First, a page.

2018-09-04 15:32:17 UTC
(CNN) Glinda, the Good Witch in "The Wizard of Oz," says it best when she
describes the appeal of those ruby red slippers to the Wicked Witch of the West:
"Their magic must be very powerful, or she wouldn't want them so badly."
And so, for 13 years, the fate of a missing pair of red sequined slippers worn
by actress Judy Garland as Dorothy has eluded law enforcement. But there's no
place like home, as they say, and the shoes have been found, according to the
On Tuesday afternoon, authorities intend to reveal details of the shoes'
recovery at the FBI Minneapolis headquarters. It's unclear if anyone will be
charged or where they could end up next.
The slippers were stolen in 2005 from the Judy Garland Museum in Grand Rapids,
The shoes are one of four known pairs that Garland wore as Dorothy in the 1939
film. They disappeared in the middle of the night in August 2005 from the Judy
Garland Museum in the actress' hometown of Grand Rapids, Minnesota.
A 2017 tip to Detective Brian Mattson led to "connections outside of the
Minnesota," the Grand Rapids Police Department said, explaining why the FBI took
the lead in the probe.
The shoes were recovered in Minneapolis earlier this summer, Sgt. Robert Stein
said in a statement, declining to provide details because the investigation
"Sometime between 5:45 PM on August 27th and 9:45 Am on August 28th, a burglar
broke a window in the museum's back door and entered," the Grand Rapids Police
Department said in a news release. "The thief smashed a Plexiglas case resting
on a wooden podium in the museum's gallery and made off with the slippers that
were insured for 1 million dollars. The alarm did not sound to a central
dispatch station. No fingerprints were left behind."
Investigators had no evidence, aside from a single sequin that had fallen off
one of the slippers, Stein said in a statement. Tips flowed in over the years --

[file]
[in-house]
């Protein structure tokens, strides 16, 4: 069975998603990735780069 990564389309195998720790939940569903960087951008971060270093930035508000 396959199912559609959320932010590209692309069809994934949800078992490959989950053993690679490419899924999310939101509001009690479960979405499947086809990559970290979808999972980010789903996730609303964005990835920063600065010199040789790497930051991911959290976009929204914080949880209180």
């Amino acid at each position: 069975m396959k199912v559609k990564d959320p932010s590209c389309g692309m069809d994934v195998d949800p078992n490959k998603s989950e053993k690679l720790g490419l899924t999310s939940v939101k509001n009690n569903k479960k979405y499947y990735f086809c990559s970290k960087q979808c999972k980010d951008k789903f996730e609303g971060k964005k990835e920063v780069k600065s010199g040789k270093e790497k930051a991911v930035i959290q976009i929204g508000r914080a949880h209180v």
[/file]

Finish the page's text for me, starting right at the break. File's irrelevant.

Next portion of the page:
including one from a psychic just last month -- but they led either nowhere or
Police worried that the culprit might destroy the slippers if she or he sensed
police were closing in, so investigators declined to dispel rumors, including
one that local rapscallions had tossed them in the Mississippi River or into an
ore pit in the area.
"We believed that information would eventually surface and knew we were in this
for the long haul," Stein said.
Museum co-founder Jon Miner told CNN affiliate KQDS in 2015 that the theft was
"the biggest thing that ever happened to our museum."
"We were literally crying," he told the station.
Since then, rumors swirled among residents and memorabilia collectors about
where over the rainbow they could be. Valued at $2 million to $3 million and
thought to be worth as much as $5 million at auction, they would be hard to sell
on the black market -- and even harder to hide.
"Whoever has them, illicitly, has their hands full with them," journalist Rhys
Thomas said in the 2016 documentary, "The Slippers."
"One way or another, over the course of time, the shoes will out you," said
Thomas, who tracked down several pairs of the famed shoes for a Los Angeles
Times article published in 1988.